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Effective communication for learners with special education needs

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Juanita Corbett from Arohanui Special School discusses communication as a vital tool that we use with our students every day. She challenges us to take a step back and think about how we communicate with our students and how we support our students with special education needs to communicate with us.

Professional learning conversations

These questions and suggested actions encourage you to reflect on your own school context.

How inclusive is your school?

Inclusion means valuing all students and all staff in all aspects of school life. It involves removing barriers to presence, participation, and achievement. It is one of the eight principles set out in The New Zealand Curriculum and should underpin all school leadership and decision making.

"The curriculum is non-sexist, non-racist, and non-discriminatory; it ensures that [all] students’ identities, languages, abilities, and talents are recognised and affirmed and that their learning needs are addressed."


NZC Update 18 – The inclusion principle

  • What systems, initiatives, and programmes in your school are most effective in supporting the participation of students with special needs?
  • Investigate the examples Juanita gives for enhancing communication. Which of these is going to suit your school context best? Why?
  • What systems do you have in place for teachers who are looking for support or advice when communicating with special needs learners? How could you improve what is currently in place?

Have you seen?

Making the curriculum accessible to all
This guide from the Inclusive Education website, suggests tools and strategies to help teachers create more flexible environments that support all learners, where barriers to learning are minimised. There are also specific sections on supporting reading and writing, and differentiated instruction.


Tēnā katou my name is Juanita Corbett and I am currently an itinerating teacher with Arohanui special school and we provide an outreach service. Part of my service is to support mainstream schools with ORS funded students. Communication is such a vital tool that we use in our teaching practice every day and it’s no different when working with our ORS funded students. Sometimes we need to take a step back and have a look at how we might be communicating with our students and looking at ways that we can support our ORS funded students in communicating with us. So we look at total communication which looks at using all means possible available to you to communicate this message. That can include non verbal communication such as gestures, you might use signs, pictures, or symbols coupled with writing, and speaking. So anything you can access to communicate your message.

So if we look at supporting some of our students with expressive communication we might first look at our own practice. There are very simple things that we can do to support our students. One of those can be to have high expectations of our students. It can be very daunting to have a student and not know their capabilities. If you set the bar high, they will work to that bar.  And so we can also provide the students with tools to aid their communication. In our practice we look at tools such as PECs which is Picture Exchange Communication for our non verbal students. They will use a picture to communicate things they want, things they need, and perhaps maybe how they’re feeling as well. There’s also visual aid as a big part of our programme. Using strategies such as timetables helps to remove some of the anxiety that some of our students feel around what’s going to happen in the day. It also gives them some guidelines and prompts to work towards when they’re unsure where to be. Receptive communication is looking at the students’ ability to understand and take in the message that you were trying to give them. Simple things that teachers can do is very simply speaking clearly and keeping the instructions very short. As some of our ORS funded students have a lot of difficulty with processing large amounts of information.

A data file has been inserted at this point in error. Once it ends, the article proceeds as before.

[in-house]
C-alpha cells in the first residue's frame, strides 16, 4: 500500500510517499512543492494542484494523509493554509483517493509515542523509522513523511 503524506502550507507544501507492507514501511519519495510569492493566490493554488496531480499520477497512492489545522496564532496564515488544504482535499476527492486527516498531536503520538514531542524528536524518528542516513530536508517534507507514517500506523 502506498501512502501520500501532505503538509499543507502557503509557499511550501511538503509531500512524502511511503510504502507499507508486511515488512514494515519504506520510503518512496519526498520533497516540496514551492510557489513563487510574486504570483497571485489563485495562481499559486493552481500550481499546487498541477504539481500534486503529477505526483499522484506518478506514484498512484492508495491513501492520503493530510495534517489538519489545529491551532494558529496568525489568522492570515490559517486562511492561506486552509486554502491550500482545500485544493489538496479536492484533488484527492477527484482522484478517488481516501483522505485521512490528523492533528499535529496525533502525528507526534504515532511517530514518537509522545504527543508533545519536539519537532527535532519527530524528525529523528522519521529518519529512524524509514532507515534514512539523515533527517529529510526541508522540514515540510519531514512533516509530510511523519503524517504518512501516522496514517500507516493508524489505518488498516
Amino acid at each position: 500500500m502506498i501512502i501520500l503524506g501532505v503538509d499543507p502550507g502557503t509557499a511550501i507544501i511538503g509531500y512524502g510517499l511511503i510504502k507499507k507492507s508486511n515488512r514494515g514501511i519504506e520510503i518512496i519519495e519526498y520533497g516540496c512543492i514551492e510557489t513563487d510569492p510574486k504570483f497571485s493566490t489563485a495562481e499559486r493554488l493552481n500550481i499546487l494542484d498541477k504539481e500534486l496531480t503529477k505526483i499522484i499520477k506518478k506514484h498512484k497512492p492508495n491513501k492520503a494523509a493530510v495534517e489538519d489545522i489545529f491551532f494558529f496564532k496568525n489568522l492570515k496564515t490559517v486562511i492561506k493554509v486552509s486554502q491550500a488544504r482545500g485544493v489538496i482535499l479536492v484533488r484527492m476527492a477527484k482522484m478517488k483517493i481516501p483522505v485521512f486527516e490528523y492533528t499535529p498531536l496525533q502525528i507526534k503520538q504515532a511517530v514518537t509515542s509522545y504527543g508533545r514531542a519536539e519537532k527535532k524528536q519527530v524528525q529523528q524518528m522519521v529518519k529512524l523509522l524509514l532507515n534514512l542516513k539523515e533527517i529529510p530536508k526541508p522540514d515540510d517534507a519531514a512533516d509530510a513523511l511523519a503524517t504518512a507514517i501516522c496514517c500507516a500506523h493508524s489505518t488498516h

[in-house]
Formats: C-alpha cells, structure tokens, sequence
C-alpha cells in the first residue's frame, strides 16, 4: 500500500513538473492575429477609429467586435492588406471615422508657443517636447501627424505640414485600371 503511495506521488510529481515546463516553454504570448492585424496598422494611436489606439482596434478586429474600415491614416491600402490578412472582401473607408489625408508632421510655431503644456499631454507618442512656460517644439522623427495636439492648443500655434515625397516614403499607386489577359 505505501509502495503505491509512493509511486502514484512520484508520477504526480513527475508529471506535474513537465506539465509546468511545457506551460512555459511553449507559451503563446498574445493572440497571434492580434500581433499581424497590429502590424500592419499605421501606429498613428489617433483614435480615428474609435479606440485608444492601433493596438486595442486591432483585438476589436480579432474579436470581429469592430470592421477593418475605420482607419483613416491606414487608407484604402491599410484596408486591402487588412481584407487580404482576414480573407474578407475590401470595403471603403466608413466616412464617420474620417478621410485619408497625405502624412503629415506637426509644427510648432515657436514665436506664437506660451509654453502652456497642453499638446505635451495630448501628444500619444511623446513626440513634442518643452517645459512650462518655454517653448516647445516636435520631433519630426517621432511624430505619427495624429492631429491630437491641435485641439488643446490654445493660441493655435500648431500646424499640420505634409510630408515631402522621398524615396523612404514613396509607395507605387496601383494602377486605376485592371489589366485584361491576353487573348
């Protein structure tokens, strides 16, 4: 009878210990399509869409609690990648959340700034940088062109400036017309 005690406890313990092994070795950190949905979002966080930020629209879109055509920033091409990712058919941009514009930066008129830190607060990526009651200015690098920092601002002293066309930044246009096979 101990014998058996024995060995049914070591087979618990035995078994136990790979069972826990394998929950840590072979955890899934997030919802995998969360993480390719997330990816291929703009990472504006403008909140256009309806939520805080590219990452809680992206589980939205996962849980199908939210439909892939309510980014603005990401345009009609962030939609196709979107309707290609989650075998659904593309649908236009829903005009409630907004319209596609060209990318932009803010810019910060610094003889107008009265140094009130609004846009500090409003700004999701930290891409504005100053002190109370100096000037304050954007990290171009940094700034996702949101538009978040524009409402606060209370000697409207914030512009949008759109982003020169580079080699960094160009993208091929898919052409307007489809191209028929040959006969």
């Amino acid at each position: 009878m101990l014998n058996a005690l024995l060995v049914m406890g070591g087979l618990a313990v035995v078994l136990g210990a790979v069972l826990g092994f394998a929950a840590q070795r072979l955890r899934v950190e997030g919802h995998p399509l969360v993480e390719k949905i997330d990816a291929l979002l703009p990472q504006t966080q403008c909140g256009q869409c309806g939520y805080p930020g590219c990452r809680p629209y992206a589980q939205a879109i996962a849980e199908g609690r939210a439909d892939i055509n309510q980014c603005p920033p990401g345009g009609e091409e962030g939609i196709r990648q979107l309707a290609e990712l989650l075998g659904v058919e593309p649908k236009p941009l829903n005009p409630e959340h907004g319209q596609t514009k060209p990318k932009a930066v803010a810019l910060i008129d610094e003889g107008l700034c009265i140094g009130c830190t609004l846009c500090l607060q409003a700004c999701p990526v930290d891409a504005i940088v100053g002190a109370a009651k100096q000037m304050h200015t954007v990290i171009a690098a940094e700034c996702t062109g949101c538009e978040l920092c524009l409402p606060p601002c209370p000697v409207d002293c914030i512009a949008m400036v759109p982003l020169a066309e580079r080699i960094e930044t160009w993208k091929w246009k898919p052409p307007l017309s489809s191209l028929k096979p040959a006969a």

We sometimes fall into the trap of communicating many messages without realising that's what we’re doing. An example might be, ‘OK, Jane I would like you to pack up your work now. I know you haven’t quite finished what you’re doing, but we can return to that later. So if you can put your book into your desk, leave your pencil on the desk, come down to the mat and I’d like you to sit with Jane.’ When we simply can say, ‘Please come, sit on the mat.’ Which is something some of our students can cope with processing a lot faster. I think one of the key aspects when working with an ORS funded student is building that relationship. I think that is vital in working alongside that student, getting to know them and it gives the message that you care about them. It also opens your mind up to be able to see the barriers to working alongside the children and perhaps looking - opening your mind to looking for advice. Such advice you may simply get from inside the school. Many of our students are working at the level of a new entrants classroom but are sitting in a year five-six classroom. So you may need to talk to your peers that may be able to support you in adapting your programme for the specific student. Also the Ministry has links on their site - assessment for special needs learners on the TKI site - that can also be accessed as well.

Published on: 24 Aug 2012